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io_submit(3) Linux AIO io_submit(3)


io_submit - Submit io requests


#include <errno.h>

#include <libaio.h>

int io_submit(io_context_t ctx, long nr, struct iocb *iocbs[]);

struct iocb {
	void		*data;
	unsigned	key;
	short		aio_lio_opcode;
	short		aio_reqprio;
	int		aio_fildes;


io_submit() submits nr iocbs for processing for a given io context ctx.

The io_submit() function can be used to enqueue an arbitrary number of read and write requests at one time. The requests can all be meant for the same file, all for different files or every solution in between.

io_submit() gets the nr requests from the array pointed to by iocbs. The operation to be performed is determined by the aio_lio_opcode member in each element of iocbs. If this field is IO_CMD_PREAD a read operation is enqueued, similar to a call of io_prep_pread for this element of the array (except that the way the termination is signalled is different, as we will see below). If the aio_lio_opcode member is IO_CMD_PWRITE a write operation is enqueued. Otherwise the aio_lio_opcode must be IO_CMD_NOP in which case this element of iocbs is simply ignored. This ``operation'' is useful in situations where one has a fixed array of struct iocb elements from which only a few need to be handled at a time. Another situation is where the io_submit(3) call was canceled before all requests are processed and the remaining requests have to be reissued.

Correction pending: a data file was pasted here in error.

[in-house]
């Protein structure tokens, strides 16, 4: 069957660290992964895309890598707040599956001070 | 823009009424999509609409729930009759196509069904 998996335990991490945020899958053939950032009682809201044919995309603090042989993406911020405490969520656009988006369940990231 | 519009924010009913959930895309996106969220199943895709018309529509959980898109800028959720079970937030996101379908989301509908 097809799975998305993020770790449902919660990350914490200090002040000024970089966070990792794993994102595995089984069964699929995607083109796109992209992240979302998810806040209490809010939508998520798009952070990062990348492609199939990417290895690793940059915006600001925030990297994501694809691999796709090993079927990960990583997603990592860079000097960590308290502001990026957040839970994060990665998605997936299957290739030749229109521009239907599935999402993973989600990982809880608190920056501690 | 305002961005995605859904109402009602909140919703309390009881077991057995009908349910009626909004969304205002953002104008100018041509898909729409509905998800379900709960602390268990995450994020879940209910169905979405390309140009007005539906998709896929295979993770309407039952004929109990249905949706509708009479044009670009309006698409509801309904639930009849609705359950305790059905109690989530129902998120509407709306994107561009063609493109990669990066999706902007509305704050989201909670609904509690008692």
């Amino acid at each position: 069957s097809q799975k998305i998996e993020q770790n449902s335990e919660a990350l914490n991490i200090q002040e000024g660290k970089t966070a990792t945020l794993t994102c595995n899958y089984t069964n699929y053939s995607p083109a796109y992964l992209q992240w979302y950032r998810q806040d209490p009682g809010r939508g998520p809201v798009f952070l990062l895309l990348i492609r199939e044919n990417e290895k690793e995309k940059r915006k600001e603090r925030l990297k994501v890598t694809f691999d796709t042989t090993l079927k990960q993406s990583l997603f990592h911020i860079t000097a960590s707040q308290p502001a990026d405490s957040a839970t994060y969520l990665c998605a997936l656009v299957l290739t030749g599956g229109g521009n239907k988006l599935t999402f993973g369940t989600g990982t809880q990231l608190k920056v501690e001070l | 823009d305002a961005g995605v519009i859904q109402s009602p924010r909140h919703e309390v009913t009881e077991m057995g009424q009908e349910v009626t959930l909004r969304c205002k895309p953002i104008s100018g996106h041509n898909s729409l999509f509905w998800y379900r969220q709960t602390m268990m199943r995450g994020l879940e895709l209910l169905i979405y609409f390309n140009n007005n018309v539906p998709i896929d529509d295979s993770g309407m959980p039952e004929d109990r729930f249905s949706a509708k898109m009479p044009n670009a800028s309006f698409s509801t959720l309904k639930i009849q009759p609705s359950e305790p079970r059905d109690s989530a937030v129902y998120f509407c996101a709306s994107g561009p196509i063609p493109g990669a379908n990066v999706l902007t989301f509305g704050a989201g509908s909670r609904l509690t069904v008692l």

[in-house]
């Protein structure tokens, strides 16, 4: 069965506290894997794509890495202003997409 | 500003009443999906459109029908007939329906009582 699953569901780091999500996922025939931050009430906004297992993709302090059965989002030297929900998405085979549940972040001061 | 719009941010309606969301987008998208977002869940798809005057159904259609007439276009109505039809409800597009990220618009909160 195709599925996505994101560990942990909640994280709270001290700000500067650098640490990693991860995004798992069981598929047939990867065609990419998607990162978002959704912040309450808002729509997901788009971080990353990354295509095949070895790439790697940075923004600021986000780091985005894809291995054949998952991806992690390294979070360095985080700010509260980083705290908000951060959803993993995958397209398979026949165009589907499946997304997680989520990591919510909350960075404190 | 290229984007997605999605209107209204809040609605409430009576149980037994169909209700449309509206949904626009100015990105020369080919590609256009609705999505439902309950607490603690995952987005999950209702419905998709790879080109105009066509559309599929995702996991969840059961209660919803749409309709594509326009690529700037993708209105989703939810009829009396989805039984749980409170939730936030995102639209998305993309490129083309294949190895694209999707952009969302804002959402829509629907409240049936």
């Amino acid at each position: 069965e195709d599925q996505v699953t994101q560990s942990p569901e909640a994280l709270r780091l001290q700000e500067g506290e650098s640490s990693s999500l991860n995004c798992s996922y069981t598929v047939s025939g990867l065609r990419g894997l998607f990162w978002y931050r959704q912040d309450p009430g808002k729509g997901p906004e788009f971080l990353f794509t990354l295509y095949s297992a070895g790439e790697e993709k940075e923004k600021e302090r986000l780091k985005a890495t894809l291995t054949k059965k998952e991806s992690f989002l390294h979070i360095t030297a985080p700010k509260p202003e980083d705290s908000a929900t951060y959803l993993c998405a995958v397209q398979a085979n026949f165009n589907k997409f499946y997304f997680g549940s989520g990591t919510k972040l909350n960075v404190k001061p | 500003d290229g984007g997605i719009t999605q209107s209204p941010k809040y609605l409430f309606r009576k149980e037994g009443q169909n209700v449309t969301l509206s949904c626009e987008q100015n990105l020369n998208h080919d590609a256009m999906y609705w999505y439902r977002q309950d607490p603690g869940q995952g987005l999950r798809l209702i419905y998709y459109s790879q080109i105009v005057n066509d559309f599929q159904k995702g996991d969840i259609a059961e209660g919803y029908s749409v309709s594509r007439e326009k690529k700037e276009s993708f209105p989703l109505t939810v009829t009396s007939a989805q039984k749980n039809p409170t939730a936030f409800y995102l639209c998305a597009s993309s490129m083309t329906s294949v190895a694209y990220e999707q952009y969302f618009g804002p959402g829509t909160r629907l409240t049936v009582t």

The other members of each element of the array pointed to by iocbs must have values suitable for the operation as described in the documentation for io_prep_pread(3) and io_prep_pwrite(3) above.

The function returns immediately after having enqueued all the requests. On success, io_submit() returns the number of iocbs submitted successfully. Otherwise, -error is return, where error is one of the Exxx values defined in the Errors section.

If an error is detected, then the behavior is undefined.

Simultaneous asynchronous operations using the same iocb produce undefined results.


iocbs referenced data outside of the program's accessible address space.
ctx refers to an uninitialized aio context, the iocb pointed to by iocbs contains an improperly initialized iocb,
The iocb contains a file descriptor that does not exist.
The file specified in the iocb does not support the given io operation.


io(3), io_cancel(3), io_fsync(3), io_getevents(3), io_prep_fsync(3), io_prep_pread(3), io_prep_pwrite(3), io_queue_init(3), io_queue_release(3), io_queue_run(3), io_queue_wait(3), io_set_callback(3), errno(3).

2019-07-23 Linux